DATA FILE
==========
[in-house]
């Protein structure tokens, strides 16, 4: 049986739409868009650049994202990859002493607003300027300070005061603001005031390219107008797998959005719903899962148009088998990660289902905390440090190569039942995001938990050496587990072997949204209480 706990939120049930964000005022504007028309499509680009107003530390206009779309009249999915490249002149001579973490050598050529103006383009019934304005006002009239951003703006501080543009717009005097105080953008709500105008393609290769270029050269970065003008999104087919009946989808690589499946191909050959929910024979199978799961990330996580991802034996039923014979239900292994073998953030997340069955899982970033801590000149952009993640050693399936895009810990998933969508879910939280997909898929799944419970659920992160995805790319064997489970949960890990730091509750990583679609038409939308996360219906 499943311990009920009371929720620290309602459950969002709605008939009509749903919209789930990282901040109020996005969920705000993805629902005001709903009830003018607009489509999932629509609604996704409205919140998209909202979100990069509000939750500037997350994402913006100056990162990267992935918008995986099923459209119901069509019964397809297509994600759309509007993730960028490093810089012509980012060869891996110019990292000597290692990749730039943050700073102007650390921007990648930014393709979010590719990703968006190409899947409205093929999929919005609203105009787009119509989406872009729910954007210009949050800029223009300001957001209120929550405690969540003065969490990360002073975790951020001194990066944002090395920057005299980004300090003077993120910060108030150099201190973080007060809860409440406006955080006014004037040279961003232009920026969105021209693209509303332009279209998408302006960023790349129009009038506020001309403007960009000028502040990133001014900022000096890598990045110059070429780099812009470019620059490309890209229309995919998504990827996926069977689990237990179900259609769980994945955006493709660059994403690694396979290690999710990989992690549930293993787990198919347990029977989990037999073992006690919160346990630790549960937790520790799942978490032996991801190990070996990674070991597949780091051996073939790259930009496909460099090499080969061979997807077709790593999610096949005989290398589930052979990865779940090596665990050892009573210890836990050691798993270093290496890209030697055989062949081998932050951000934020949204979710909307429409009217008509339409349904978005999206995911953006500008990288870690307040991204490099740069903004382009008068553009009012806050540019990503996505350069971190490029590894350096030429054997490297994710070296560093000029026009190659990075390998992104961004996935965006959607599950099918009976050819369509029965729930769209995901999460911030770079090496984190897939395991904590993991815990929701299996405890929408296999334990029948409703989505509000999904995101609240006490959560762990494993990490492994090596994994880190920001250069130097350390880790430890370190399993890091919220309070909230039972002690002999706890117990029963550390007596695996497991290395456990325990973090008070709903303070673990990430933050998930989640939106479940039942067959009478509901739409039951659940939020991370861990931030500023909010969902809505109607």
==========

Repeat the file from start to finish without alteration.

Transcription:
[in-house]
């Protein structure tokens, strides 16, 4: 049986739409868009650049994202990859002493607003300027300070005061603001005031390219107008797998959005719903899962148009088998990660289902905390440090190569039942995001938990050496587990072997949204209480 706990939120049930964000005022504007028309499509680009107003530390206009779309009249999915490249002149001579973490050598050529103006383009019934304005006002009239951003703006501080543009717009005097105080953008709500105008393609290769270029050269970065003008999104087919009946989808690589499946191909050959929910024979199978799961990330996580991802034996039923014979239900292994073998953030997340069955899982970033801590000149952009993640050693399936895009810990998933969508879910939280997909898929799944419970659920992160995805790319064997489970949960890990730091509750990583679609038409939308996360219906 499943311990009920009371929720620290309602459950969002709605008939009509749903919209789930990282901040109020996005969920705000993805629902005001709903009830003018607009489509999932629509609604996704409205919140998209909202979100990069509000939750500037997350994402913006100056990162990267992935918008995986099923459209119901069509019964397809297509994600759309509007993730960028490093810089012509980012060869891996110019990292000597290692990749730039943050700073102007650390921007990648930014393709979010590719990703968006190409899947409205093929999929919005609203105009787009119509989406872009729910954007210009949050800029223009300001957001209120929550405690969540003065969490990360002073975790951020001194990066944002090395920057005299980004300090003077993120910060108030150099201190973080007060809860409440406006955080006014004037040279961003232009920026969105021209693209509303332009279209998408302006960023790349129009009038506020001309403007960009000028502040990133001014900022000096890598990045110059070429780099812009470019620059490309890209229309995919998504990827996926069977689990237990179900259609769980994945955006493709660059994403690694396979290690999710990989992690549930293993787990198919347990029977989990037999073992006690919160346990630790549960937790520790799942978490032996991801190990070996990674070991597949780091051996073939790259930009496909460099090499080969061979997807077709790593999610096949005989290398589930052979990865779940090596665990050892009573210890836990050691798993270093290496890209030697055989062949081998932050951000934020949204979710909307429409009217008509339409349904978005999206995911953006500008990288870690307040991204490099740069903004382009008068553009009012806050540019990503996505350069971190490029590894350096030429054997490297994710070296560093000029026009190659990075390998992104961004996935965006959607599950099918009976050819369509029965729930769209995901999460911030770079090496984190897939395991904590993991815990929701299996405890929408296999334990029948409703989505509000999904995101609240006490959560762990494993990490492994090596994994880190920001250069130097350390880790430890370190399993890091919220309070909230039972002690002999706890117990029963550390007596695996497991290395456990325990973090008070709903303070673990990430933050998930989640939106479940039942067959009478509901739409039951659940939020991370861990931030500023909010969902809505109607």